New college admissions guidance for Massachusetts in post-affirmative action landscape
Massachusetts issued guidance today to help colleges and K-12 school leaders pursue racial diversity without affirmative action.
Why it matters: Colleges in the state are entering their first admissions season since the Supreme Court struck down race-based admissions.
Driving the news: Colleges may factor in an applicant's life experiences, including how race-related experiences helped shape their lives, according to the new guidance — just like the federal guidance recommends.
- And the state is encouraging K-12 officials to continue targeting underserved communities in their districts to make sure all students get access to enrichment programs, coursework, counseling and other resources.
- The guidance also says K-12 school staff should harness state resources such as Early College programs, Advanced Placement classes and a multiyear student planning tool.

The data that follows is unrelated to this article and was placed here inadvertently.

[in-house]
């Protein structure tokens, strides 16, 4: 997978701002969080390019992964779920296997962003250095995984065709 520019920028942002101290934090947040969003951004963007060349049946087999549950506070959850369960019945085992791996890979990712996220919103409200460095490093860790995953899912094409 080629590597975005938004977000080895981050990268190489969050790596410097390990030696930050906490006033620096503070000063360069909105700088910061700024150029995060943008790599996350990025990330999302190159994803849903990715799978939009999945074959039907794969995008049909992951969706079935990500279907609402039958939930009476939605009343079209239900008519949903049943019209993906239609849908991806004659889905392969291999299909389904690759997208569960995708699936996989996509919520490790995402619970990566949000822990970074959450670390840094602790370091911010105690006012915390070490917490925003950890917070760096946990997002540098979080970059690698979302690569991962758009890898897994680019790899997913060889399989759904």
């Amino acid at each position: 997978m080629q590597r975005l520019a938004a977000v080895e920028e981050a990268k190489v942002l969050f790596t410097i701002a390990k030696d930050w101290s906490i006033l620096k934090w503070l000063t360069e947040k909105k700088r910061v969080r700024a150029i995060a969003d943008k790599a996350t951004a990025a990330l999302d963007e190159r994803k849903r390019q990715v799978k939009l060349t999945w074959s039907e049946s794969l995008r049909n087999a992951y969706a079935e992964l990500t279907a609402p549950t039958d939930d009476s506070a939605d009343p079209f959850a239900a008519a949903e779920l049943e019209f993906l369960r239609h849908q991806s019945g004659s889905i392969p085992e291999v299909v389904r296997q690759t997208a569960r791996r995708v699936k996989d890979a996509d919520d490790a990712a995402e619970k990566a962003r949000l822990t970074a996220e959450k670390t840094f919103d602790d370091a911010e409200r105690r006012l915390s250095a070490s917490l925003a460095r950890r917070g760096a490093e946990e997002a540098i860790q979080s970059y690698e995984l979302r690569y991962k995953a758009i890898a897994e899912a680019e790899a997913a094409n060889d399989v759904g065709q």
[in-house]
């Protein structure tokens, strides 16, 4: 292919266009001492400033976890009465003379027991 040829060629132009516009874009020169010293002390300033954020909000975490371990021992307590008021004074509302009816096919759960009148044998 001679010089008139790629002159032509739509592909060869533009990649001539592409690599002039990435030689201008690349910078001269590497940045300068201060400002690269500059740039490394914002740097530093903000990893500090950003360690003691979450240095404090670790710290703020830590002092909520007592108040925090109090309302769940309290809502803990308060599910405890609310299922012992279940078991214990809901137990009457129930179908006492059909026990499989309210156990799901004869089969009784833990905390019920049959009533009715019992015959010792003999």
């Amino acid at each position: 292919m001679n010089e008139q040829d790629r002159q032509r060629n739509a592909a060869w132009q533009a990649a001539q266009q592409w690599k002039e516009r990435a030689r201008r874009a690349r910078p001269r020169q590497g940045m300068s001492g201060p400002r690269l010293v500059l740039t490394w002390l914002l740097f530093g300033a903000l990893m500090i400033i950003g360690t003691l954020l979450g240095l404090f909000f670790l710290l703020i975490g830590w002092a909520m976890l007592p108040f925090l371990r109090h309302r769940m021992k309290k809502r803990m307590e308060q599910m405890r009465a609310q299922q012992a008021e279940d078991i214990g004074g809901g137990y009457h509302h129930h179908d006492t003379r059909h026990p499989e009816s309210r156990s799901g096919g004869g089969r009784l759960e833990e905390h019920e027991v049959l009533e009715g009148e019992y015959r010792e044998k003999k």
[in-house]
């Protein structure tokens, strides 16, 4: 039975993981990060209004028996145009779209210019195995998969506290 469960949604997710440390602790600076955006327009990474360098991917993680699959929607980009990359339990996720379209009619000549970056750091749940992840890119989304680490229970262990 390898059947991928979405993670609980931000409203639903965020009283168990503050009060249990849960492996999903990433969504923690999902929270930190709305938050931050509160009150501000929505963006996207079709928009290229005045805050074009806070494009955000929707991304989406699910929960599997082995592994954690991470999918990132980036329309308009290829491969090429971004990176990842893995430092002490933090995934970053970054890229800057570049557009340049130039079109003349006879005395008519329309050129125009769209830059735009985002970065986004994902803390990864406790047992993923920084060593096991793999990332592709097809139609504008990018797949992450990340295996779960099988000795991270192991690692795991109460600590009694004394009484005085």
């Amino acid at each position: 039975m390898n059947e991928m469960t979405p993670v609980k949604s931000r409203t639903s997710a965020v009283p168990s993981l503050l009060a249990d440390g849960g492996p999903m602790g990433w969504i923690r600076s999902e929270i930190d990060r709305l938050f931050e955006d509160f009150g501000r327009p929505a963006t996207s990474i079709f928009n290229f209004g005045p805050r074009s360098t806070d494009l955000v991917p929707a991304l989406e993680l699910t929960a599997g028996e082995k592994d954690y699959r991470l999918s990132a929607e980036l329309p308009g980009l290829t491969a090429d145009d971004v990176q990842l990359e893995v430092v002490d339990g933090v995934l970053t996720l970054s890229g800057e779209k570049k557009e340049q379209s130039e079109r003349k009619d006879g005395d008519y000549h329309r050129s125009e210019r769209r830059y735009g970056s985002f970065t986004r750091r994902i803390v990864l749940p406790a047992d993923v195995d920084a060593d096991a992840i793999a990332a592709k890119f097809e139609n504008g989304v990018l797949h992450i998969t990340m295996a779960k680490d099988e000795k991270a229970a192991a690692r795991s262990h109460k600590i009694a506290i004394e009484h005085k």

The big picture: After the SCOTUS ruling, state and federal officials said they worried Black and Latino students would become shut out of higher education.
- Even efforts to end legacy preferences in admissions won't change "that there are Black and brown kids that now with this affirmative action decision are going to feel like they're not wanted," U.S. Education Secretary Miguel Cardona told Axios in July.
Flashback: Nine states banned affirmative action before the ruling, the earliest being California in 1996.
- The share of Black and Latino students at California colleges plummeted afterward for years. Many California schools are still struggling to build racially diverse student bodies.
State of play: Massachusetts Gov. Maura Healey and Attorney General Andrea Campbell introduced the state's new recommendations during a statewide education meeting at UMass Boston.
Editor's note: This is a breaking story and may be updated.
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